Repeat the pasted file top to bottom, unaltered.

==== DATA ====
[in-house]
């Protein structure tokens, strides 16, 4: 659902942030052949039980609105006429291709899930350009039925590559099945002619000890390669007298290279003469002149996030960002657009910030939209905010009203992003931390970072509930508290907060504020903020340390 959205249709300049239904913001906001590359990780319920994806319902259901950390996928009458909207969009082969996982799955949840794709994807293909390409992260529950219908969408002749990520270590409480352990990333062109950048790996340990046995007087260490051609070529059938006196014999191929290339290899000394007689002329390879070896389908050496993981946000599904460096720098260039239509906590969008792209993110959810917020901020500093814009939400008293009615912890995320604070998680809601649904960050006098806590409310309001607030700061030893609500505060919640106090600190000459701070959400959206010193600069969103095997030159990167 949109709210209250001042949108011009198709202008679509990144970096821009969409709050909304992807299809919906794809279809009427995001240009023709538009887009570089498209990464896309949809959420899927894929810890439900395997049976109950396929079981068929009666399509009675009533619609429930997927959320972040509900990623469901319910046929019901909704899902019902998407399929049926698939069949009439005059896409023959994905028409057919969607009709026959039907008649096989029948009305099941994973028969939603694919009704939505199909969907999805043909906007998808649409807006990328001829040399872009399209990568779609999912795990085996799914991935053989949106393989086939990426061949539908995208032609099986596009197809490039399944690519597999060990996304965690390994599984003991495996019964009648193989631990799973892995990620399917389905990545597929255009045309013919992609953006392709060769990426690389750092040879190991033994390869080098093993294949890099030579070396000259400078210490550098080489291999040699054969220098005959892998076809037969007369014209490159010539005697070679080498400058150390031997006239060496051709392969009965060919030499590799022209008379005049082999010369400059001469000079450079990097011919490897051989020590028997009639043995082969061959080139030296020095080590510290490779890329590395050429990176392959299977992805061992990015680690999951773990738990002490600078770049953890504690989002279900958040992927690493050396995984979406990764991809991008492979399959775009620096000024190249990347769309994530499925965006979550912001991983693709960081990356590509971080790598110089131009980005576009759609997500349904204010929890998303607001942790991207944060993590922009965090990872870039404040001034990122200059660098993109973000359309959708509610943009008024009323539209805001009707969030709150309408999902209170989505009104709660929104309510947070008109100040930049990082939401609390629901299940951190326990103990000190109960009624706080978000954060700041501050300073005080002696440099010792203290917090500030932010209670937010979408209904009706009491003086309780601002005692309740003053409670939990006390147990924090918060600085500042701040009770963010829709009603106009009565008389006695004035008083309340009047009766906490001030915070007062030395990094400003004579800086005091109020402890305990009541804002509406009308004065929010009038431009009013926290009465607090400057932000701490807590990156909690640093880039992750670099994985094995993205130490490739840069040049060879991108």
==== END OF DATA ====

[in-house]
């Protein structure tokens, strides 16, 4: 659902942030052949039980609105006429291709899930350009039925590559099945002619000890390669007298290279003469002149996030960002657009910030939209905010009203992003931390970072509930508290907060504020903020340390 959205249709300049239904913001906001590359990780319920994806319902259901950390996928009458909207969009082969996982799955949840794709994807293909390409992260529950219908969408002749990520270590409480352990990333062109950048790996340990046995007087260490051609070529059938006196014999191929290339290899000394007689002329390879070896389908050496993981946000599904460096720098260039239509906590969008792209993110959810917020901020500093814009939400008293009615912890995320604070998680809601649904960050006098806590409310309001607030700061030893609500505060919640106090600190000459701070959400959206010193600069969103095997030159990167 949109709210209250001042949108011009198709202008679509990144970096821009969409709050909304992807299809919906794809279809009427995001240009023709538009887009570089498209990464896309949809959420899927894929810890439900395997049976109950396929079981068929009666399509009675009533619609429930997927959320972040509900990623469901319910046929019901909704899902019902998407399929049926698939069949009439005059896409023959994905028409057919969607009709026959039907008649096989029948009305099941994973028969939603694919009704939505199909969907999805043909906007998808649409807006990328001829040399872009399209990568779609999912795990085996799914991935053989949106393989086939990426061949539908995208032609099986596009197809490039399944690519597999060990996304965690390994599984003991495996019964009648193989631990799973892995990620399917389905990545597929255009045309013919992609953006392709060769990426690389750092040879190991033994390869080098093993294949890099030579070396000259400078210490550098080489291999040699054969220098005959892998076809037969007369014209490159010539005697070679080498400058150390031997006239060496051709392969009965060919030499590799022209008379005049082999010369400059001469000079450079990097011919490897051989020590028997009639043995082969061959080139030296020095080590510290490779890329590395050429990176392959299977992805061992990015680690999951773990738990002490600078770049953890504690989002279900958040992927690493050396995984979406990764991809991008492979399959775009620096000024190249990347769309994530499925965006979550912001991983693709960081990356590509971080790598110089131009980005576009759609997500349904204010929890998303607001942790991207944060993590922009965090990872870039404040001034990122200059660098993109973000359309959708509610943009008024009323539209805001009707969030709150309408999902209170989505009104709660929104309510947070008109100040930049990082939401609390629901299940951190326990103990000190109960009624706080978000954060700041501050300073005080002696440099010792203290917090500030932010209670937010979408209904009706009491003086309780601002005692309740003053409670939990006390147990924090918060600085500042701040009770963010829709009603106009009565008389006695004035008083309340009047009766906490001030915070007062030395990094400003004579800086005091109020402890305990009541804002509406009308004065929010009038431009009013926290009465607090400057932000701490807590990156909690640093880039992750670099994985094995993205130490490739840069040049060879991108």